5. Make “Use it or Freeze It” your mantra and use your freezer to save food for another day. Uncooked vegetables can be chopped, blanched, shocked in cold water, spun dry and frozen for convenient future use. Dark leafy greens are excellent candidates. Berries can be frozen on cookie sheets, the bagged for future use.
  6. Ignore “best if used by”, and “use by” dates on food. They are not a reflection of food safety, rather optimal freshness and therefore flavor and quality. Tip: Make it a habit to keep foods with the shortest shelf life at eye level and have a plan to use them. Leftover cream? Make a caramel sauce that will keep much longer than the leftover cream. Chocolate ganache, made with chocolate and cream, can be frozen and defrosted for frosting your next birthday cake.
  7. If you know you’re going away or otherwise won’t be eating at home for an extended period, don’t set yourself up for a refrigerator clean out when you return. Give away or freeze all fresh vegetables and fruits and freeze all meats when planning to be away from home for a few days or more.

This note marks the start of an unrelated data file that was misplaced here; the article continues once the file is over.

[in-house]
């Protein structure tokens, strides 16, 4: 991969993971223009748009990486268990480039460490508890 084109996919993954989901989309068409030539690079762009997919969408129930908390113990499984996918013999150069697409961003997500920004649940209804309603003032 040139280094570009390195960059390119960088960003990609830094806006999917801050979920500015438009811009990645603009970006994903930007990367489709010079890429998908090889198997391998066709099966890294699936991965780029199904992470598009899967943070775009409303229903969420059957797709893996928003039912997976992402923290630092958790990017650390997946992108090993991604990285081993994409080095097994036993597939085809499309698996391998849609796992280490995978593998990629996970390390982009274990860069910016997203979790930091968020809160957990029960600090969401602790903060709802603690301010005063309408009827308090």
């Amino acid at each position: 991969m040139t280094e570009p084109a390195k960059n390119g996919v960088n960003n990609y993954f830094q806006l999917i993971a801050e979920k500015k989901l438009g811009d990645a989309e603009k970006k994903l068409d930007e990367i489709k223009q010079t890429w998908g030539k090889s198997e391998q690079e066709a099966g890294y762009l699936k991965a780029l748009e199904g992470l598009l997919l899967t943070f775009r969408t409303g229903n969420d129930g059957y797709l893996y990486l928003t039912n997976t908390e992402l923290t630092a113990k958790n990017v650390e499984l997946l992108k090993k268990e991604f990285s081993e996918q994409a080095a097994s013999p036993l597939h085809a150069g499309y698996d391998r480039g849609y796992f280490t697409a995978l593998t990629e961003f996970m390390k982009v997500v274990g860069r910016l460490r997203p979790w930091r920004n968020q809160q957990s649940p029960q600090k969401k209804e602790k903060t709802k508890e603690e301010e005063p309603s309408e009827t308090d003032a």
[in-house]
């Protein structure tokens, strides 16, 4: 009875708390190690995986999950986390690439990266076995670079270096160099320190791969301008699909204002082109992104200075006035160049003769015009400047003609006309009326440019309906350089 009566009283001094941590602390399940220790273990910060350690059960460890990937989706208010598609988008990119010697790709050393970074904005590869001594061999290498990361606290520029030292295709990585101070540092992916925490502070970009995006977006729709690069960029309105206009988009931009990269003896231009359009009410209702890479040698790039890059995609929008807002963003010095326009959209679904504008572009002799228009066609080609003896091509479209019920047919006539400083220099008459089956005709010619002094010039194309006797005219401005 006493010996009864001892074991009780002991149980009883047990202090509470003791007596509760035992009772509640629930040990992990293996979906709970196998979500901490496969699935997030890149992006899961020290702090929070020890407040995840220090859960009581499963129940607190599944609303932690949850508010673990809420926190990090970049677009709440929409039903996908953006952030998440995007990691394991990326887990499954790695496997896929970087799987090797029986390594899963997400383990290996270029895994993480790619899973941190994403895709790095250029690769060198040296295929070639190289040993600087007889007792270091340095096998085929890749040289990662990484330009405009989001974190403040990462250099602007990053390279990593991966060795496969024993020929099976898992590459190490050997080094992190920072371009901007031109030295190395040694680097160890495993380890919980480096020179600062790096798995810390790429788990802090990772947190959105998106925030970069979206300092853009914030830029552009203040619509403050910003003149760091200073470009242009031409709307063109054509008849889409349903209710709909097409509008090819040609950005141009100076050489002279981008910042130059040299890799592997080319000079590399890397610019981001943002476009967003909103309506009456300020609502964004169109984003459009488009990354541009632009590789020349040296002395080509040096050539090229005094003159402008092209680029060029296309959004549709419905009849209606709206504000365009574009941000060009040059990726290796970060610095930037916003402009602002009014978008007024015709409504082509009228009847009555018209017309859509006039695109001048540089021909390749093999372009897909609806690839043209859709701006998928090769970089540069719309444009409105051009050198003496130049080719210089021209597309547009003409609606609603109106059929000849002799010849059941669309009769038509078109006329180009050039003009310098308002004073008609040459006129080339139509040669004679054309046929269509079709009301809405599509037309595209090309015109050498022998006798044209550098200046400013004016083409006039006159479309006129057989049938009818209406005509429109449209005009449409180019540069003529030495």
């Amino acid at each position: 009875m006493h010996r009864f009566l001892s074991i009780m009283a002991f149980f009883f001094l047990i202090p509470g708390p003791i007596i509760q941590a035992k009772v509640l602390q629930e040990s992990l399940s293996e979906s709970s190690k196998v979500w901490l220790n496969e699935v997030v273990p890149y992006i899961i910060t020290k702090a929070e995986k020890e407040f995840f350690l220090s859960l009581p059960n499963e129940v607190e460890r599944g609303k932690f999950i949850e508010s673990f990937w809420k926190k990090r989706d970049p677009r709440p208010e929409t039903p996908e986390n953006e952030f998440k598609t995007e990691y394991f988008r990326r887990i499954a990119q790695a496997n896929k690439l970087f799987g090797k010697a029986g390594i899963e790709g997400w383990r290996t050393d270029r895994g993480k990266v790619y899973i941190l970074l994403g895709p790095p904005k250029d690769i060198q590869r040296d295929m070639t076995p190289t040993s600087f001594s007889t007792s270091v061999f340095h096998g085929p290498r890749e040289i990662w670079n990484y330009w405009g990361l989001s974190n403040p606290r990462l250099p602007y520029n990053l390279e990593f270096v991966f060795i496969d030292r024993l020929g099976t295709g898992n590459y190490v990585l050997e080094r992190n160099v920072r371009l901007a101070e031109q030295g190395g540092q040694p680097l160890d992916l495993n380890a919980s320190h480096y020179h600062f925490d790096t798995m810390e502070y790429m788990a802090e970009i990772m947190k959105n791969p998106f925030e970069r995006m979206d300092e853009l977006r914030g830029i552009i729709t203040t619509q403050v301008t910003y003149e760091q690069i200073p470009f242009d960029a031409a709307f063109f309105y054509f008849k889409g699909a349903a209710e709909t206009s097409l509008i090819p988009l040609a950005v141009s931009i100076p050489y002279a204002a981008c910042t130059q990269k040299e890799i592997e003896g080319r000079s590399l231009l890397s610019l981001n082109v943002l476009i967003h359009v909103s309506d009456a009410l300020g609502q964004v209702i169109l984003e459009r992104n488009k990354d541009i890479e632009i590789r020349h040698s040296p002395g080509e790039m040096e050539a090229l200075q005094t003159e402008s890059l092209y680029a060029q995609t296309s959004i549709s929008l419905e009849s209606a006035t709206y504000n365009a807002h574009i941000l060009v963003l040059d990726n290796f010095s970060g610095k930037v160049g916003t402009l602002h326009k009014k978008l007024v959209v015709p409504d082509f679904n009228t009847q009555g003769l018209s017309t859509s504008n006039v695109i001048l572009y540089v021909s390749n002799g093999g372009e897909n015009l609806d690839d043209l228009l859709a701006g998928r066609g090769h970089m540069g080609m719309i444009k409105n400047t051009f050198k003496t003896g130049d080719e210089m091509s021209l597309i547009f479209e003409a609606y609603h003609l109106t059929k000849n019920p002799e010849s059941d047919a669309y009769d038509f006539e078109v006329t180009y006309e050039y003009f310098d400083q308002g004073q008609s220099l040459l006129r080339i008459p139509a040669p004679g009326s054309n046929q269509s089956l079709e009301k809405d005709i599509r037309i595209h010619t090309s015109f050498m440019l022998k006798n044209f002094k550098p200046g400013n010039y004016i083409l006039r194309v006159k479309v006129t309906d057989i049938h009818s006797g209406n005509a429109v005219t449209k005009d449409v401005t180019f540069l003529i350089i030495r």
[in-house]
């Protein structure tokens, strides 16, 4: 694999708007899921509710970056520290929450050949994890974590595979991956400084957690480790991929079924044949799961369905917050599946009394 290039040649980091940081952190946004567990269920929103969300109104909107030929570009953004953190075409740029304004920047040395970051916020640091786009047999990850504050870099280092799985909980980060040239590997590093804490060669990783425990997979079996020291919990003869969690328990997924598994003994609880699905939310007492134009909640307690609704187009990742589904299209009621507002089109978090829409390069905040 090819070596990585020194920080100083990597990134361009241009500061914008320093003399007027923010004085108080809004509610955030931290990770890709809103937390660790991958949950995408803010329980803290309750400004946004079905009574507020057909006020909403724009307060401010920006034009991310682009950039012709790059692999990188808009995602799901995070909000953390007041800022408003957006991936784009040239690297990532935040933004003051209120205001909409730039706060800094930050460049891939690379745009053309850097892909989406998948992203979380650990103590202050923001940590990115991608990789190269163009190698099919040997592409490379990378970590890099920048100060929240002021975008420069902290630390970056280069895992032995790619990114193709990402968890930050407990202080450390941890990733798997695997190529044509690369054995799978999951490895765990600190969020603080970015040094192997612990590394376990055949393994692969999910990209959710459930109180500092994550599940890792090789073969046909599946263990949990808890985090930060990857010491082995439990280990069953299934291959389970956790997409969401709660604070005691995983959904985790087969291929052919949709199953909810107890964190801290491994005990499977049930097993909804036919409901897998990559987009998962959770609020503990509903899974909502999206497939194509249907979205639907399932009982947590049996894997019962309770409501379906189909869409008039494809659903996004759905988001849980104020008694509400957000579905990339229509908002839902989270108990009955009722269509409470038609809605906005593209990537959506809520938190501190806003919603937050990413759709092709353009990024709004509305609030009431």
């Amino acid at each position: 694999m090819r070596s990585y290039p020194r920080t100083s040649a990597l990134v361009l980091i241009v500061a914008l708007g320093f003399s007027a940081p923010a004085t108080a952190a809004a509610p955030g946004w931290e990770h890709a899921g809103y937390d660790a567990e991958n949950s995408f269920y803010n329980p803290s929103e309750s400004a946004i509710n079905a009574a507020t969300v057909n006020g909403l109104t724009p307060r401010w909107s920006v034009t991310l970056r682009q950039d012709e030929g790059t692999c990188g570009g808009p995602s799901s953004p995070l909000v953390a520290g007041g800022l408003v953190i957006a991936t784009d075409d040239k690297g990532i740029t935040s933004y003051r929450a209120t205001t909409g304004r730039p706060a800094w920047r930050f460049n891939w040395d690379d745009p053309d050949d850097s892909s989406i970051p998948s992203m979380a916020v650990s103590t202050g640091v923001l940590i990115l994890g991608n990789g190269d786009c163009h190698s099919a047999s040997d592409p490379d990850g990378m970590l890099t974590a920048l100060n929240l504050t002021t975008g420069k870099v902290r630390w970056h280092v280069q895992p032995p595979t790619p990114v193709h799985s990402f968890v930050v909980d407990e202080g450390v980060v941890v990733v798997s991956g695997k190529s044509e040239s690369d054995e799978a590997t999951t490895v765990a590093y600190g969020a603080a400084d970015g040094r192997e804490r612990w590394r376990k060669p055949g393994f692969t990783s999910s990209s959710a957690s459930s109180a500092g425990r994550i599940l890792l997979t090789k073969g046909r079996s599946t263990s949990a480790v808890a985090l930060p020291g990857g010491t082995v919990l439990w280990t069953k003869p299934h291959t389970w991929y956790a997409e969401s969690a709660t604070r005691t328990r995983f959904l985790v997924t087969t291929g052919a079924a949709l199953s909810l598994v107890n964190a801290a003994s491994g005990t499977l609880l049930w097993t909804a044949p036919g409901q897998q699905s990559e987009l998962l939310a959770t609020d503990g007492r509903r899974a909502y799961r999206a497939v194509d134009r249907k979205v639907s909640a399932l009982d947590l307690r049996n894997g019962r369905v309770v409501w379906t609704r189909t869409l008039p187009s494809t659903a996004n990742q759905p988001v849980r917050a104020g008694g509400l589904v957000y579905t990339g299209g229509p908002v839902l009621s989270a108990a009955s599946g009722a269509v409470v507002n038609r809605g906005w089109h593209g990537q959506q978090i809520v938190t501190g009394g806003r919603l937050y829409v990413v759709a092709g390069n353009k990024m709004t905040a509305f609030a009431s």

8. Declare “Clean Out the Refrigerator Night” once a week to eat all the leftovers and rescue what’s about to go bad. Consider it a night off from cooking a full dinner! Don’t forget to check in the freezer to see what you stashed there last week.
  9. Start a compost pile in your backyard. Collect your egg shells, coffee grinds, vegetable and fruit peels, corn cobs and husks and any other raw plant matter in a kitchen composting pail. Each day, when the garbage is taken out, toss the food waste in your compost pile. Cover it with grass clippings and leaves regularly to complete the “recipe” for making compost. Over a few months’ time, they’ll decompose with the help of worms and turn into compost – gardener’s gold. You won’t need to buy compost when you start your organic garden! Visit Rodale’s web site for some expert composting advice.
  10. Order less when eating out to avoid leftovers or ask for a doggy bag. If you’re going to an event after dinner, pack a cooler in the car to ensure the food is stored safely.